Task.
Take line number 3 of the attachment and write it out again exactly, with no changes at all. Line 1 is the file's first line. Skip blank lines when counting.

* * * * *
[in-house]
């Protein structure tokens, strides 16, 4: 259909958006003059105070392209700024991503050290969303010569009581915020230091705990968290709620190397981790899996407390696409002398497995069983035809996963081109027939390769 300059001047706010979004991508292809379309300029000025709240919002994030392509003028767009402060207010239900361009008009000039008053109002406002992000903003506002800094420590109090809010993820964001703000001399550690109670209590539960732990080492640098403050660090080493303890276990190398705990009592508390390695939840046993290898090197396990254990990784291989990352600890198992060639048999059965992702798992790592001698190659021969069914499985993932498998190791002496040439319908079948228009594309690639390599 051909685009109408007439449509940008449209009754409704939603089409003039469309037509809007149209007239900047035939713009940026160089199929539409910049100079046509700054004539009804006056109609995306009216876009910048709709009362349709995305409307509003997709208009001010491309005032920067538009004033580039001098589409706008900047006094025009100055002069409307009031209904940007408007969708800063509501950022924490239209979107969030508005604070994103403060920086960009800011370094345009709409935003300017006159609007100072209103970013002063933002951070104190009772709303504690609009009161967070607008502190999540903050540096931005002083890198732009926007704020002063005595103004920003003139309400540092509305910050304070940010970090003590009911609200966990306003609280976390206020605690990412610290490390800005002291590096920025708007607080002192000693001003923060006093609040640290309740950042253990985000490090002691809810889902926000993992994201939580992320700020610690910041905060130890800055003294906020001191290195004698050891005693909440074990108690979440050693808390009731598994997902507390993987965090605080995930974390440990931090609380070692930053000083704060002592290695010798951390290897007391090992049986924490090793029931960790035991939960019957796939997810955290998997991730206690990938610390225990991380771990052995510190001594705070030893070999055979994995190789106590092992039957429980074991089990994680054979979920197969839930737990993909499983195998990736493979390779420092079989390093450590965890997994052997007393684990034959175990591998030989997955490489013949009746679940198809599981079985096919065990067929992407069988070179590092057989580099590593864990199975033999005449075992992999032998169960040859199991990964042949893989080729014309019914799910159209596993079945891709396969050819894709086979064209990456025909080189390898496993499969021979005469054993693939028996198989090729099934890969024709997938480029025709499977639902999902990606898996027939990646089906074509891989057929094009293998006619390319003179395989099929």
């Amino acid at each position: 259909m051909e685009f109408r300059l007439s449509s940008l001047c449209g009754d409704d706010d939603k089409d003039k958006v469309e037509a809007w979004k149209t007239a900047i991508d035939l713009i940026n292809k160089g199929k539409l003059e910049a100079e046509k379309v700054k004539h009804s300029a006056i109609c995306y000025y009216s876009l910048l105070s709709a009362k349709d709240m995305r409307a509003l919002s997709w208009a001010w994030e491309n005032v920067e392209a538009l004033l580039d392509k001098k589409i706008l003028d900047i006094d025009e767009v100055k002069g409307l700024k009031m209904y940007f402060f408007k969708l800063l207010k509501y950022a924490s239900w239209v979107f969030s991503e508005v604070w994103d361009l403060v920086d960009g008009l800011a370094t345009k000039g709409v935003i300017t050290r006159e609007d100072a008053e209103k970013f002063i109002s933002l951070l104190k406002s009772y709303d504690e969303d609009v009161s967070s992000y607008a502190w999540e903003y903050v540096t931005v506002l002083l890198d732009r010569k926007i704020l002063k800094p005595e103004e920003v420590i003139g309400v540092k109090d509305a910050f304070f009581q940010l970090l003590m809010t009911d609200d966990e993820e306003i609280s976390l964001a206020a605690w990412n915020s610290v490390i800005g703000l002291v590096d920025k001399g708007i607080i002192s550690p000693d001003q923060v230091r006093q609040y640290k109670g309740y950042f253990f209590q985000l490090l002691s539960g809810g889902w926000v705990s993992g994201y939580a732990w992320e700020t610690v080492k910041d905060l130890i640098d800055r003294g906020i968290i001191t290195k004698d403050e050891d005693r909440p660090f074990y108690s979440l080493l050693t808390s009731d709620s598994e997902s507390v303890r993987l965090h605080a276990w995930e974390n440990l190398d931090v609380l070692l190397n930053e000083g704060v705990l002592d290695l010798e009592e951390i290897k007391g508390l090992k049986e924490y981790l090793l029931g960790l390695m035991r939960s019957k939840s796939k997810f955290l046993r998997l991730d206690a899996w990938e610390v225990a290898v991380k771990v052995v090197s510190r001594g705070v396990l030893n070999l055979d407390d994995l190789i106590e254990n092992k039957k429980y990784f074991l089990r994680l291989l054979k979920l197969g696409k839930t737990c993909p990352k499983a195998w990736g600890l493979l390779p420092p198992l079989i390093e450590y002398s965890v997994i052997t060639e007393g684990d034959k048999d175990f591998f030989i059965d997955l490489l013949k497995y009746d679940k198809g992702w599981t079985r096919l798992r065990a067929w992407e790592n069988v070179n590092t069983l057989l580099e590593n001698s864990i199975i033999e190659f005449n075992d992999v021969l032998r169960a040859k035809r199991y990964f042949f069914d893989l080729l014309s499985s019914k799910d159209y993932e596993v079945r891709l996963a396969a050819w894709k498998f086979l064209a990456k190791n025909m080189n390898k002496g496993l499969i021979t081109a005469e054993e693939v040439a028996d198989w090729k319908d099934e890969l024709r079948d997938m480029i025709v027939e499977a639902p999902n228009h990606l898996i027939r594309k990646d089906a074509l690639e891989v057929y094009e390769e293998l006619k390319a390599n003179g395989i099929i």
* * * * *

């Amino acid at each position: 259909m051909e685009f109408r300059l007439s449509s940008l001047c449209g009754d409704d706010d939603k089409d003039k958006v469309e037509a809007w979004k149209t007239a900047i991508d035939l713009i940026n292809k160089g199929k539409l003059e910049a100079e046509k379309v700054k004539h009804s300029a006056i109609c995306y000025y009216s876009l910048l105070s709709a009362k349709d709240m995305r409307a509003l919002s997709w208009a001010w994030e491309n005032v920067e392209a538009l004033l580039d392509k001098k589409i706008l003028d900047i006094d025009e767009v100055k002069g409307l700024k009031m209904y940007f402060f408007k969708l800063l207010k509501y950022a924490s239900w239209v979107f969030s991503e508005v604070w994103d361009l403060v920086d960009g008009l800011a370094t345009k000039g709409v935003i300017t050290r006159e609007d100072a008053e209103k970013f002063i109002s933002l951070l104190k406002s009772y709303d504690e969303d609009v009161s967070s992000y607008a502190w999540e903003y903050v540096t931005v506002l002083l890198d732009r010569k926007i704020l002063k800094p005595e103004e920003v420590i003139g309400v540092k109090d509305a910050f304070f009581q940010l970090l003590m809010t009911d609200d966990e993820e306003i609280s976390l964001a206020a605690w990412n915020s610290v490390i800005g703000l002291v590096d920025k001399g708007i607080i002192s550690p000693d001003q923060v230091r006093q609040y640290k109670g309740y950042f253990f209590q985000l490090l002691s539960g809810g889902w926000v705990s993992g994201y939580a732990w992320e700020t610690v080492k910041d905060l130890i640098d800055r003294g906020i968290i001191t290195k004698d403050e050891d005693r909440p660090f074990y108690s979440l080493l050693t808390s009731d709620s598994e997902s507390v303890r993987l965090h605080a276990w995930e974390n440990l190398d931090v609380l070692l190397n930053e000083g704060v705990l002592d290695l010798e009592e951390i290897k007391g508390l090992k049986e924490y981790l090793l029931g960790l390695m035991r939960s019957k939840s796939k997810f955290l046993r998997l991730d206690a899996w990938e610390v225990a290898v991380k771990v052995v090197s510190r001594g705070v396990l030893n070999l055979d407390d994995l190789i106590e254990n092992k039957k429980y990784f074991l089990r994680l291989l054979k979920l197969g696409k839930t737990c993909p990352k499983a195998w990736g600890l493979l390779p420092p198992l079989i390093e450590y002398s965890v997994i052997t060639e007393g684990d034959k048999d175990f591998f030989i059965d997955l490489l013949k497995y009746d679940k198809g992702w599981t079985r096919l798992r065990a067929w992407e790592n069988v070179n590092t069983l057989l580099e590593n001698s864990i199975i033999e190659f005449n075992d992999v021969l032998r169960a040859k035809r199991y990964f042949f069914d893989l080729l014309s499985s019914k799910d159209y993932e596993v079945r891709l996963a396969a050819w894709k498998f086979l064209a990456k190791n025909m080189n390898k002496g496993l499969i021979t081109a005469e054993e693939v040439a028996d198989w090729k319908d099934e890969l024709r079948d997938m480029i025709v027939e499977a639902p999902n228009h990606l898996i027939r594309k990646d089906a074509l690639e891989v057929y094009e390769e293998l006619k390319a390599n003179g395989i099929i």